Pursuing a Career in the Sciences at Minerva
We recently welcomed students from around the world for our annual admitted students weekend in San Francisco. The event is an opportunity to experience life at Minerva alongside our current students.
On their second day in the city, admitted students met with the deans of each college to learn about the curriculum, as well as leaders of the Professional Development Agency, who described the employer and graduate school advising services available at Minerva.
Of the topics discussed, many students seemed particularly interested in how Minerva would support their dreams of pursuing careers in the sciences.
While many perceive the term “liberal arts” to be exclusive of the rigor needed for the hard sciences, Minerva’s liberal arts and sciences curriculum is designed to support students interested in the sciences by incorporating subject matter from a diversity of fields, including the natural, computational, and social sciences.
“Minerva’s courses are interdisciplinary because we are not siloed. We don’t have a chemistry department that teaches only chemistry, or a physics department that teaches only physics. We are more integrated because that’s what mirrors the real world.”
Vicki Chandler, Dean of Natural Sciences, explains, “Minerva’s courses are interdisciplinary because we are not siloed. We don’t have a chemistry department that teaches only chemistry, or a physics department that teaches only physics. We are more integrated because that’s what mirrors the real world.
“Our students don’t take laboratory courses. Instead, we strongly encourage and help them identify summer research internships. These are really critical because they provide them with hands-on experiences — and a mentor — in a lab, where they are truly doing science. That’s where they will really understand how to do science, how to think logically and analytically, and how to put it into practice — not through lab courses that essentially require students to follow recipes from a cookbook.”
For example, Xiaotian Liao, a student in the Class of 2019 recently secured an internship with the prestigious Novartis Institutes for BioMedical Research in Boston, where she hopes to help in the search for new disease therapies.
Before she was made aware of the internship, however, Xiaotian met with Minerva’s Coaching and Talent Development Manager Jesse Silberberg to discuss her career aspirations. “We had talked through her personal motivations for pursuing a M.D./Ph.D. and collectively strategized approaches for engaging in projects with hospitals in the cities in Minerva’s global rotation.”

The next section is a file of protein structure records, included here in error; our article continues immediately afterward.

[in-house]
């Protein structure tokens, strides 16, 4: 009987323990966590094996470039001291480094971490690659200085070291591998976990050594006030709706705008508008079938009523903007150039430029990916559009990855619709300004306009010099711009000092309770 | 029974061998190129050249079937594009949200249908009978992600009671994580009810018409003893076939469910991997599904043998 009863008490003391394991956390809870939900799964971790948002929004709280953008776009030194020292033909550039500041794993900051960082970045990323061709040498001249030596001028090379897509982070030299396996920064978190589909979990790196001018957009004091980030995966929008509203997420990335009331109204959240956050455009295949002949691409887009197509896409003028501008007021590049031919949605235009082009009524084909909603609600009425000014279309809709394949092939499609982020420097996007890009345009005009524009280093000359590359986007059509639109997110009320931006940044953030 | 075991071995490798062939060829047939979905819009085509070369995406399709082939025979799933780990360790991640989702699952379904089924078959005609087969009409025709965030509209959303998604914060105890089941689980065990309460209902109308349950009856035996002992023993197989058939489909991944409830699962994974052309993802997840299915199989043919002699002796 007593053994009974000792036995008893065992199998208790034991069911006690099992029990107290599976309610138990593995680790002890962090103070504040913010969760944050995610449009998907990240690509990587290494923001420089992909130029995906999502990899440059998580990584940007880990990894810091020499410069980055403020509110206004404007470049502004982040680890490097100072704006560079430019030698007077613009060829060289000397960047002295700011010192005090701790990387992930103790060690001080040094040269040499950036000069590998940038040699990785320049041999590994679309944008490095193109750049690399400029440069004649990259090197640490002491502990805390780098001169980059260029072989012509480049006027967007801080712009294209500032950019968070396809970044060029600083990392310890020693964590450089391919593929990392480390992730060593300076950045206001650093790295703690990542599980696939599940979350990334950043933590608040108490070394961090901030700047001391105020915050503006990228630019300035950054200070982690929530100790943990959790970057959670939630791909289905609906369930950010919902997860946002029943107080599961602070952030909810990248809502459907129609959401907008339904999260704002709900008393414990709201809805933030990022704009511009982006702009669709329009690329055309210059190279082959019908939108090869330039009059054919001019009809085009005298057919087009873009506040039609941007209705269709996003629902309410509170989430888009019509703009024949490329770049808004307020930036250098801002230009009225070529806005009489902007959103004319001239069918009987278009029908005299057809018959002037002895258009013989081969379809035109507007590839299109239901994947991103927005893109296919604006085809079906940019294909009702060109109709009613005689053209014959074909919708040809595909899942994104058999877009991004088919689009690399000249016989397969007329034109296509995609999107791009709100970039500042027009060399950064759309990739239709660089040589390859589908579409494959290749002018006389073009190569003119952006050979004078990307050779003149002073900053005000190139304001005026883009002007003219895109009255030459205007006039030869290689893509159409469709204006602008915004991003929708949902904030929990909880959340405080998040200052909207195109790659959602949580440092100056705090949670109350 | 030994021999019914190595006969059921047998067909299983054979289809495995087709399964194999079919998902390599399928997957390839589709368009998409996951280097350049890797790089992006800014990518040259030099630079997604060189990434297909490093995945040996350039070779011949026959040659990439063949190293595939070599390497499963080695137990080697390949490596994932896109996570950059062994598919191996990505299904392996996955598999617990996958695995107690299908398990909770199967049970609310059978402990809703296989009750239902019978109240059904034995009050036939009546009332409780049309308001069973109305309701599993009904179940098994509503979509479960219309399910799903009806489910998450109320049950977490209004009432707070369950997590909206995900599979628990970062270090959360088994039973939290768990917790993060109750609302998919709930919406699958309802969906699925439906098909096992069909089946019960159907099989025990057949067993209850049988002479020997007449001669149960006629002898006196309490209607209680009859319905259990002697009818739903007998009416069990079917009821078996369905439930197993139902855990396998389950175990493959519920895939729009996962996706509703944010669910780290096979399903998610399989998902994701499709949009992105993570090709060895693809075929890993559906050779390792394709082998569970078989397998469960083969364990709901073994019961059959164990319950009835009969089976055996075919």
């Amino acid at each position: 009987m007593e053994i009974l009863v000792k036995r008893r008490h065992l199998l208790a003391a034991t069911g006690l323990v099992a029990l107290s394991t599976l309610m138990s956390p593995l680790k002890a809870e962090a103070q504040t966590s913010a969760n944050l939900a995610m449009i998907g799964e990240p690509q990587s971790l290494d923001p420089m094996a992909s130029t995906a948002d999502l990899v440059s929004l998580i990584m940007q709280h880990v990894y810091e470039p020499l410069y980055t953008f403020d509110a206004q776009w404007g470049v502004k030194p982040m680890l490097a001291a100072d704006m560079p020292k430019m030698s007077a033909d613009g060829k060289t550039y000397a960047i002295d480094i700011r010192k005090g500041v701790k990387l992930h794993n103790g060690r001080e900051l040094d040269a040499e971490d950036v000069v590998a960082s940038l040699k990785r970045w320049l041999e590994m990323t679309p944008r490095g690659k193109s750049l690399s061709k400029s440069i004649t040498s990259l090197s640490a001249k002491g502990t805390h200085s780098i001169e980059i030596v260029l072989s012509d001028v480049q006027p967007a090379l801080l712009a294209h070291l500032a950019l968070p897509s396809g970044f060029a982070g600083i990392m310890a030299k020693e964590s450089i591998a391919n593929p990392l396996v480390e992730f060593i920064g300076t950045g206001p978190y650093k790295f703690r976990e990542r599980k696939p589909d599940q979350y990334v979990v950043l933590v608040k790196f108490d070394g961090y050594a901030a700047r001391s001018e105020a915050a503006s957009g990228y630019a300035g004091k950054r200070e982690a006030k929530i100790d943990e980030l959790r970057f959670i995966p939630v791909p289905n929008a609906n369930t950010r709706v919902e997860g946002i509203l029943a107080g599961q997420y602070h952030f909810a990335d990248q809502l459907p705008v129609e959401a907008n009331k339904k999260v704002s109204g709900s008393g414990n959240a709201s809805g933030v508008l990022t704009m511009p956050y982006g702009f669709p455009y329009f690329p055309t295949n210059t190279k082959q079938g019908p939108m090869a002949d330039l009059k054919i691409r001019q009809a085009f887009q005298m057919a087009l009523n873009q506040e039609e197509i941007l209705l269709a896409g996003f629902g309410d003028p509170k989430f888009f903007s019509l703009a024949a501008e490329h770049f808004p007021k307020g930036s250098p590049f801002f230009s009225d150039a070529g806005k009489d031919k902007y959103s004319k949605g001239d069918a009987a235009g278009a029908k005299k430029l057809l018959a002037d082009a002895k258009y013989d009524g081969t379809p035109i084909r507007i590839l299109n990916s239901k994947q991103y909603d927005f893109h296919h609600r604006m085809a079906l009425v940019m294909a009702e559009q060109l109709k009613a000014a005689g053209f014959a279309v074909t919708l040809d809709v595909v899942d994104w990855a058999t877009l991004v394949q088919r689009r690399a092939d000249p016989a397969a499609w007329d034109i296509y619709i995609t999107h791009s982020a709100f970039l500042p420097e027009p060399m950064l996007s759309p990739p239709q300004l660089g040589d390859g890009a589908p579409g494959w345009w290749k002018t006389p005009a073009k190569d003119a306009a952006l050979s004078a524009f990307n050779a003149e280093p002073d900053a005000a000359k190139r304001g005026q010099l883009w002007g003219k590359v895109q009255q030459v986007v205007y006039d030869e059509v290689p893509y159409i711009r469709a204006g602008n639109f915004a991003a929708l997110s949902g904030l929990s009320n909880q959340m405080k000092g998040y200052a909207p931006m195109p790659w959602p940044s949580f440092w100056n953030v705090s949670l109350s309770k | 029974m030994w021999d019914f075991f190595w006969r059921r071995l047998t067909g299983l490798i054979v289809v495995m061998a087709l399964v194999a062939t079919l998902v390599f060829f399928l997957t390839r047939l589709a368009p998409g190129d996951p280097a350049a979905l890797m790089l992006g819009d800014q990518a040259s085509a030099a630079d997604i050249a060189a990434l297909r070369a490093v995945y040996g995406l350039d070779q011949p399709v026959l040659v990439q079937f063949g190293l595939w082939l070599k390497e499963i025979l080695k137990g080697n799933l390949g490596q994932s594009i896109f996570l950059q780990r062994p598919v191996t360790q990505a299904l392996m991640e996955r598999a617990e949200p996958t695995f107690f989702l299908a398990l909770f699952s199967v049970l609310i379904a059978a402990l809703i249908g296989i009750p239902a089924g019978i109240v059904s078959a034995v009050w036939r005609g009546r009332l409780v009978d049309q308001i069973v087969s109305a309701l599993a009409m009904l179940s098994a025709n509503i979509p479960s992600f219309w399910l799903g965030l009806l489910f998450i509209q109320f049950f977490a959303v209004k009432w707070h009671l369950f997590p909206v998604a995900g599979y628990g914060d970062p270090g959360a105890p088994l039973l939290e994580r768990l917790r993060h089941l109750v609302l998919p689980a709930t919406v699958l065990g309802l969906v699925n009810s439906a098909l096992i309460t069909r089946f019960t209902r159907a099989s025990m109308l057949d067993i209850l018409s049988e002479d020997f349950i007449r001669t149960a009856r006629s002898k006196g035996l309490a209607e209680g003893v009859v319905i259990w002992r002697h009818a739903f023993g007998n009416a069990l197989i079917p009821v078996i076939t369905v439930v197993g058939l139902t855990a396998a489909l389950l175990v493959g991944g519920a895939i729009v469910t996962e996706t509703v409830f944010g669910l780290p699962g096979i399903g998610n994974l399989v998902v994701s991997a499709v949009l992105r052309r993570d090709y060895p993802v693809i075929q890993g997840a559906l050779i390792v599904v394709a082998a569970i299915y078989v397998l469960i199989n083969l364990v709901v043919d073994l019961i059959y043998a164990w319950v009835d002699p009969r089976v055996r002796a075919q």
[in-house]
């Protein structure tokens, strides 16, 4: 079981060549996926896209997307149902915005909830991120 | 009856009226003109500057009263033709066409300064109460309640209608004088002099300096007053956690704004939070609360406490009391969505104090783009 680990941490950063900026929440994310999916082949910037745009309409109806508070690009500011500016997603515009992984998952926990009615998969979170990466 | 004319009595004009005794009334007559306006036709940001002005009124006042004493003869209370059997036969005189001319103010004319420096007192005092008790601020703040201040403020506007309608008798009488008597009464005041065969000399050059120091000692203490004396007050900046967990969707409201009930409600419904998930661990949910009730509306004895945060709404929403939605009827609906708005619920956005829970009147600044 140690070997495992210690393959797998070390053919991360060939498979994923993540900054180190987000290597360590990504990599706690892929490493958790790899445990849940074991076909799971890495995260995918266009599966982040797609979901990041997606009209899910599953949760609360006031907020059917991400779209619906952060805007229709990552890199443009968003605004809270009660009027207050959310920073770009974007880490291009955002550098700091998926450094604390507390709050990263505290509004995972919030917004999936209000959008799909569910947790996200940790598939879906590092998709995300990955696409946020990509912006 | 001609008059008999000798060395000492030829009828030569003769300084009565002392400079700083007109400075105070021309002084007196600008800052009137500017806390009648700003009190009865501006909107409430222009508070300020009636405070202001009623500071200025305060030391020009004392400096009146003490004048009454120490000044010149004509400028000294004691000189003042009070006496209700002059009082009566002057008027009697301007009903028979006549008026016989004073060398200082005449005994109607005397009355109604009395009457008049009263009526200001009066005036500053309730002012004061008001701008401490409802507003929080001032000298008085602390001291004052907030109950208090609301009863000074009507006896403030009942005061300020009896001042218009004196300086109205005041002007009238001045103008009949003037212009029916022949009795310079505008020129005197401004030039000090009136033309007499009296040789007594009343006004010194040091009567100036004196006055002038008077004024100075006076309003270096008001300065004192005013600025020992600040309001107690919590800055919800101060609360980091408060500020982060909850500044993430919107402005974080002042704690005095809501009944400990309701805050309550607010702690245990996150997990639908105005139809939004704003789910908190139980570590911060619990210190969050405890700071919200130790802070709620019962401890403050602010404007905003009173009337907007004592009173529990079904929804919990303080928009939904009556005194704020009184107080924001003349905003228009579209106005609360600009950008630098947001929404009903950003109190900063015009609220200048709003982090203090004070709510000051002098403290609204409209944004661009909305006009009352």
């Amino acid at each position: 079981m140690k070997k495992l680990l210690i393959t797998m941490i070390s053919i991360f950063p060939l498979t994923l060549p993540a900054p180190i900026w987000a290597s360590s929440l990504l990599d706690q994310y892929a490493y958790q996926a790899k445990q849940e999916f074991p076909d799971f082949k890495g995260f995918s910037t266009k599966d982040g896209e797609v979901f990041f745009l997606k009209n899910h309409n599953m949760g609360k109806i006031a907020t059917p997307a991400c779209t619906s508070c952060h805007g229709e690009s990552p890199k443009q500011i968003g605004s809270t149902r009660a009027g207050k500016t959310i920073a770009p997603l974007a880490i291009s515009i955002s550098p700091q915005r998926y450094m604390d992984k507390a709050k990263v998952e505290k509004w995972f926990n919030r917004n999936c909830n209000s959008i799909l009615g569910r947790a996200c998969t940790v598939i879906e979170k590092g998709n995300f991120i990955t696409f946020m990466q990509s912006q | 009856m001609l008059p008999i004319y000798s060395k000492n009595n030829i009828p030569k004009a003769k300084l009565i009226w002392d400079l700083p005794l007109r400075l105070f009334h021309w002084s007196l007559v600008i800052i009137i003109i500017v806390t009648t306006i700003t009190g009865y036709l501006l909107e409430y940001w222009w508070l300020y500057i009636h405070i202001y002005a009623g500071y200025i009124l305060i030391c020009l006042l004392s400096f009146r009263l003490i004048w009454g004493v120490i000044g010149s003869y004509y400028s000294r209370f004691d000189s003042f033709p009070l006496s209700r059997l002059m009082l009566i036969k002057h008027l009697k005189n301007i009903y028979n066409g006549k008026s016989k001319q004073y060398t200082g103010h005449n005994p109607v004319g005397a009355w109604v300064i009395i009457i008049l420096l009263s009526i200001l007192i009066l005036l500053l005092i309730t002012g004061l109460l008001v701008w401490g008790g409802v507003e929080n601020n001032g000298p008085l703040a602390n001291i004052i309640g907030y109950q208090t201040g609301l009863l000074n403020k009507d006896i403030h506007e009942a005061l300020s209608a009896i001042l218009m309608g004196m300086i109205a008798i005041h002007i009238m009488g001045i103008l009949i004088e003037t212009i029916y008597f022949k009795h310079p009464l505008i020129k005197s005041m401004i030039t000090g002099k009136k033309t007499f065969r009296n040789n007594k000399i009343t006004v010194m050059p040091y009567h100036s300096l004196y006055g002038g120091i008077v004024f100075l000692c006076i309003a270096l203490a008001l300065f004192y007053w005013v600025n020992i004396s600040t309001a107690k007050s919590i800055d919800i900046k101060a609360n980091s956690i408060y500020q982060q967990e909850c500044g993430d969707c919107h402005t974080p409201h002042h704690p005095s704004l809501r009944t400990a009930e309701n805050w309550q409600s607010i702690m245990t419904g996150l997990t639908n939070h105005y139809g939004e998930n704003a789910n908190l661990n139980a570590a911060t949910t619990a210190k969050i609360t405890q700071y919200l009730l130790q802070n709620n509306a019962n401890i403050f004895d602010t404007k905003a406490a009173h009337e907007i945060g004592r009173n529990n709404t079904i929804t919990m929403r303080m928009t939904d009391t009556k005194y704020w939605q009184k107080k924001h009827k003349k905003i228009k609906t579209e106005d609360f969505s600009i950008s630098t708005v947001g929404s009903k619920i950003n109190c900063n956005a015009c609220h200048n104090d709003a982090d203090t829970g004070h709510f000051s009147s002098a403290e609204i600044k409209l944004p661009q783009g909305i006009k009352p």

When the opportunity to apply for an internship with Novartis surfaced, Silberberg says, “Xiaotian understood how it fit with her personal and professional path, and how her past experiences, both inside and outside of the sciences, would make her a great fit for the position.”
“As a Natural Sciences and Computational Sciences double major, I am really excited about the opportunity to work at a bioinformatics lab and get to know more about the field,” Liao says. “While I always had a passion for medicine, I focused mainly on the outpatient side of it. It was during my studies at Minerva that I started thinking about research seriously; I find the process of rethinking research questions and developing answers from an interdisciplinary perspective deeply rewarding. I believe the opportunity to research the mechanism of a patient’s disease will allow me to offer better care in a clinical setting.”
“It is what you do during your four years — and the experiences you gain — that matters the most.”
Like the opportunity with Novartis, many internships are realized through Minerva’s staff and faculty who often work closely with students and get to know their professional goals. “Like our students, they are highly engaged in the global hubs they call home,” notes Anne Kauth, Minerva’s Employer Network and Partnerships Manager. “In talking about Minerva and pursuing their own passions, our community members meet people in San Francisco and beyond, who are naturally drawn to the work of Minerva and what our students are learning.”
Another student in the Class of 2019, Zitong Mao was the only undergraduate — and only a rising sophomore — on a team of Ph.D. and postdoctoral research interns at the Fujitsu Laboratories of America. Following his internship, his research manager, Mahoko Shiga, says his success stemmed from “his deep and accurate understanding of the project, logical thinking, and high communication and self-management skills.”
Dean Chandler has nearly three decades of experience mentoring students aspiring to attend medical school, so she understands the knowledge and skills they need to acquire as undergraduates in order to be admitted — critical insight that has helped inform the Natural Sciences curriculum she developed at Minerva.
“Minerva graduates will be very competitive for top grad schools, whether they are interested in medicine, public health, environmental sciences, engineering, physical sciences, or another field. I’ve spoken with many individuals at top medical and graduate schools around the U.S. and can definitively say they are very excited about Minerva’s emphasis on creative and critical thinking, as well as our interdisciplinary approach to learning and our encouragement of hands-on research experiences,” Chandler remarks.
Knowing this, Xiaotian offers a simple piece of advice for Minerva students thinking about pursuing careers in the sciences: “Don’t stress out too much about making the ‘perfect’ decision that determines the rest of your life. After all, it is what you do during your four years — and the experiences you gain — that matters the most.”